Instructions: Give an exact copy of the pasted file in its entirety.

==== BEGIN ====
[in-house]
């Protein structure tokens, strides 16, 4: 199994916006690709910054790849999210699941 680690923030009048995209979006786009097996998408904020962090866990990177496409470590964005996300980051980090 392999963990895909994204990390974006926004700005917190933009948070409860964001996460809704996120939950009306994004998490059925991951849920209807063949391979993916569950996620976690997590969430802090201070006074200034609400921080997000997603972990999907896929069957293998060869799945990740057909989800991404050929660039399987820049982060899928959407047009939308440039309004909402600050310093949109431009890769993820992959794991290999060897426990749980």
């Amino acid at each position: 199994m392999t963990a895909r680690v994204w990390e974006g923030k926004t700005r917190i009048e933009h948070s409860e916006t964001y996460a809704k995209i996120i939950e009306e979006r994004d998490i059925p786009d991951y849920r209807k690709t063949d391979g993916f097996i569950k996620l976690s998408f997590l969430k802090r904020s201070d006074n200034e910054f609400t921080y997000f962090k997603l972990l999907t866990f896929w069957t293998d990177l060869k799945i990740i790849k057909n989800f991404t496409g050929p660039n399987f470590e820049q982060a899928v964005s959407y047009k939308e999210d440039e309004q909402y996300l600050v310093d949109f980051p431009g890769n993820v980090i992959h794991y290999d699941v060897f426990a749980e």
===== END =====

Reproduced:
[in-house]
């Protein structure tokens, strides 16, 4: 199994916006690709910054790849999210699941 680690923030009048995209979006786009097996998408904020962090866990990177496409470590964005996300980051980090 392999963990895909994204990390974006926004700005917190933009948070409860964001996460809704996120939950009306994004998490059925991951849920209807063949391979993916569950996620976690997590969430802090201070006074200034609400921080997000997603972990999907896929069957293998060869799945990740057909989800991404050929660039399987820049982060899928959407047009939308440039309004909402600050310093949109431009890769993820992959794991290999060897426990749980």
């Amino acid at each position: 199994m392999t963990a895909r680690v994204w990390e974006g923030k926004t700005r917190i009048e933009h948070s409860e916006t964001y996460a809704k995209i996120i939950e009306e979006r994004d998490i059925p786009d991951y849920r209807k690709t063949d391979g993916f097996i569950k996620l976690s998408f997590l969430k802090r904020s201070d006074n200034e910054f609400t921080y997000f962090k997603l972990l999907t866990f896929w069957t293998d990177l060869k799945i990740i790849k057909n989800f991404t496409g050929p660039n399987f470590e820049q982060a899928v964005s959407y047009k939308e999210d440039e309004q909402y996300l600050v310093d949109f980051p431009g890769n993820v980090i992959h794991y290999d699941v060897f426990a749980e």